Susan Barth
Marriage Education, Enrichment / Enhancement & Advocacy

Marriage Lessons from the Sotah and Shavuot

The topic of marriage has become a dominant theme in this week’s holiday observance of Shavuot as well as this week’s Torah portion of Naso and has implications for the trials and tribulations that we as a nation are undergoing presently.


In reference to Shavuot which completed last night in Israel and tonight in the diaspora, the topic of marriage in a more generalized sense is depicted in an interesting article written by Marc Eichenbaum entitled After the Honeymoon: Why Shavuot is Compared to Marriage.” In the article, the author describes the parallel relationship between the Jewish people and G-d and to couples themselves with the concomitant highs and lows after the Honeymoon and Hollywood lights and cameras are removed. In summation he says that “Shavuot not only teaches us how to improve our relationship with God, but offers a roadmap as to enhance our relationship with our partners as well.” I highly recommend reading the original article!


Marriage is likewise given prominence in the story of Ruth read by Jewish tradition on Shavout. In the book, the lineage which gave ultimate birth to King David is depicted with the story of how the Moabite Princess Ruth was introduced by divine destiny to Boaz, considered the judge and prominent member of his generation. Although the circumstances of the marriage are not exactly a “shidduch date” and more of a result of Boaz picking up the concept of the yibbum (levirate) marriage mantel, none the less as a result of their union, they had a son named Obed, who became the father of Jesse and David was the great grandson destined to be the progenitor of the long awaited Moshiah!


Marriage is also given prominence in this week’s Torah reading of Naso. Ironically the subdivision of the parsha into daily portions features the “Sotah” as the dominant feature read on Shavuot.

As described in the talks detailed in Likkutei Sichot’s writings of the Lubavitcher Rebbe z”l regarding the Sotah, the following details are provided:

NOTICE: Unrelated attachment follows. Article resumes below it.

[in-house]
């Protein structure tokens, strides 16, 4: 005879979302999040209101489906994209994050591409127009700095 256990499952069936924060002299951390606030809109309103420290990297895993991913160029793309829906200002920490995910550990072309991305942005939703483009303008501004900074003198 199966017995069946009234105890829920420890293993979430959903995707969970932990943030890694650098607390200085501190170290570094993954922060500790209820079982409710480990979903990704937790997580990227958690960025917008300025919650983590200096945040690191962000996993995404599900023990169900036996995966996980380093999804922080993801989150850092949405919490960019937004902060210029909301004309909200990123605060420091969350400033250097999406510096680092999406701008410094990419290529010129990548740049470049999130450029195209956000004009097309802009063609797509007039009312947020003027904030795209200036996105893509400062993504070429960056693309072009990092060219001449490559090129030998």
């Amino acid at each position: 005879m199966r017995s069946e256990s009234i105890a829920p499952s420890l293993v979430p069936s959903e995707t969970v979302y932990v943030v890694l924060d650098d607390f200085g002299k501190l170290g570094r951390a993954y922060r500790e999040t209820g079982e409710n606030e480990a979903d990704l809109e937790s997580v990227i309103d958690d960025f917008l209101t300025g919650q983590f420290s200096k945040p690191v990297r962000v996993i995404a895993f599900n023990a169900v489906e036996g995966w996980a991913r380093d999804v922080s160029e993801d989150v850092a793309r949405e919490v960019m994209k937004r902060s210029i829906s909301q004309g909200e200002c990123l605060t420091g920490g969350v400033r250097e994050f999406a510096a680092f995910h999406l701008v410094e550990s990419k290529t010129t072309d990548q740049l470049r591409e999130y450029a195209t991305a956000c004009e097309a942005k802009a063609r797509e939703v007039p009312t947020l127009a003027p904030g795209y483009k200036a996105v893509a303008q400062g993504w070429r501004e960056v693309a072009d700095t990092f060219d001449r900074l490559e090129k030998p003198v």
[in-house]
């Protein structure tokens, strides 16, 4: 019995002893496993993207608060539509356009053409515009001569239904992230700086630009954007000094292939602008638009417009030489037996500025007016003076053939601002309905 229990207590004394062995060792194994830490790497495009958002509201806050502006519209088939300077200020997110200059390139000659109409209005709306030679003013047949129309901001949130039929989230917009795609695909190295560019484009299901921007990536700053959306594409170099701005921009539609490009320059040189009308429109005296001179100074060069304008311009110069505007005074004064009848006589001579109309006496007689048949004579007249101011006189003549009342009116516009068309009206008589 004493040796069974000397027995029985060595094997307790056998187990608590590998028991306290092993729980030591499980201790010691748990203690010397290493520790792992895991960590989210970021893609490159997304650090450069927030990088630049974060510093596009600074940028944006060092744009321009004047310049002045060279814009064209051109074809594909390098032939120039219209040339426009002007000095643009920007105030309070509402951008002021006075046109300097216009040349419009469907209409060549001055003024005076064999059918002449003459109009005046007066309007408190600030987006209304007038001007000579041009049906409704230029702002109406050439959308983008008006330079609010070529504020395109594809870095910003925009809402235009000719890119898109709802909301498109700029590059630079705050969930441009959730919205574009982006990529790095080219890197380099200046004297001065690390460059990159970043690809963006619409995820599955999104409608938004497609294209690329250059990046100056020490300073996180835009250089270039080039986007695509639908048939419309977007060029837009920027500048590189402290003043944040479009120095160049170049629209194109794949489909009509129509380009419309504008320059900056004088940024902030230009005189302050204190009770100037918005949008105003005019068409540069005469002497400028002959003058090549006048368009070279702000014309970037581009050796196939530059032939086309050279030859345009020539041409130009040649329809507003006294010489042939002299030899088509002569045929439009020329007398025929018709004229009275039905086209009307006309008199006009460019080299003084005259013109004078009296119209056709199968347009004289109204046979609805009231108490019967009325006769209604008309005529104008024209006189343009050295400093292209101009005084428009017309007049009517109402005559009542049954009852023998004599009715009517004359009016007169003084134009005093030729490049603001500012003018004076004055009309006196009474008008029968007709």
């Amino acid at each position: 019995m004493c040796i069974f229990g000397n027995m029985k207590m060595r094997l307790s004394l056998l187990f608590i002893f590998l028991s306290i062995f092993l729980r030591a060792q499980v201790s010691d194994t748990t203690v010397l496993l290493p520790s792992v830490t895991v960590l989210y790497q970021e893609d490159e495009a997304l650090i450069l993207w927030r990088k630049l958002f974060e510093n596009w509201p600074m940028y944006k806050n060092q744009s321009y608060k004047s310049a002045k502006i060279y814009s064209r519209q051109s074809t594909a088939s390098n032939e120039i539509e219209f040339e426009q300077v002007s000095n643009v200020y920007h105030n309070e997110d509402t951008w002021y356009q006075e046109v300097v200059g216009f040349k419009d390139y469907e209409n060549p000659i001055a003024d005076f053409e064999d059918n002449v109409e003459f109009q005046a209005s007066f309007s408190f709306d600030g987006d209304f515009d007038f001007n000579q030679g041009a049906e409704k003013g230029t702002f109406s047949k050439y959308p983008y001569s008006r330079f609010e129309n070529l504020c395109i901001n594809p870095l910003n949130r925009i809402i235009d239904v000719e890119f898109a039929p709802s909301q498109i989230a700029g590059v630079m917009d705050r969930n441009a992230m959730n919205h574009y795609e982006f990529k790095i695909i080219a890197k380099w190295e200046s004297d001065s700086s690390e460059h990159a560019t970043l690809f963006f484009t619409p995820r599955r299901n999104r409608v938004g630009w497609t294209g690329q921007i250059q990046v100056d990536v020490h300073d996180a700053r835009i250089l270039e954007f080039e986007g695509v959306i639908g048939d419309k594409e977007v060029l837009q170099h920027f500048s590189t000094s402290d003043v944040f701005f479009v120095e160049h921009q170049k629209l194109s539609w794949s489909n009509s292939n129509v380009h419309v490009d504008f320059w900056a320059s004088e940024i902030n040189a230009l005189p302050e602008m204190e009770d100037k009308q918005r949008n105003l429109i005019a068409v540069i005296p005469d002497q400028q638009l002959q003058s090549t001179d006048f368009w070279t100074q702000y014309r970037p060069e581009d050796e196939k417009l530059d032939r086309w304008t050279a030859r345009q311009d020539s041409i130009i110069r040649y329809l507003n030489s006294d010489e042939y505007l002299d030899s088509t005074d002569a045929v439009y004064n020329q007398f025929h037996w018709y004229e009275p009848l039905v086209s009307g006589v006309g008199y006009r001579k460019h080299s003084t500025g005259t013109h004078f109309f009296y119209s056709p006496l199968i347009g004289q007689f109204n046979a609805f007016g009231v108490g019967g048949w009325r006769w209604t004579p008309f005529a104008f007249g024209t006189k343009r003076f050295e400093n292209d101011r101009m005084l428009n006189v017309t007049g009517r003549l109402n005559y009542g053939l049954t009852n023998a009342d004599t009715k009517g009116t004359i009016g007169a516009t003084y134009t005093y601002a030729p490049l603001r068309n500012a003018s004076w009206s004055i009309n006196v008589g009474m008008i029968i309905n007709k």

Parshas Naso contains the laws governing a sotah, a woman suspected of immodest conduct. When a man issues a warning to his wife, forbidding her to be alone with a certain man, and she disobeys this warning, she is classified as a sotah.1 Even though she may not have committed adultery, the very fact that she was alone with that man after being warned obliges her to undergo the test described in this Torah reading.”

The tragedy of the Sotah is that it is predicated on a foundation of marital breakdown and lack of trust in the wife observing all the marital vows and obligations and the marriage being one of dedication and commitment. Regrettably the detailed description of the humiliating process of proving either the wife’s innocence or guilt demonstrates just how serious our religion places the institution of marriage as a fundamental to our heritage.


What can we learn from the episode of the Sotah? For one, marriages must be built on a foundation of trust and commitment and above suspicion. The fact that a husband should have to warn his wife already speaks to a dysfunctional marriage riddled by distrust and failures in communication.


The vehicle of marriage education is defined by its provision of tools and skills to combat such marital breakdown and to focus on preventative measures to restore and nurture harmony and shalom bayit.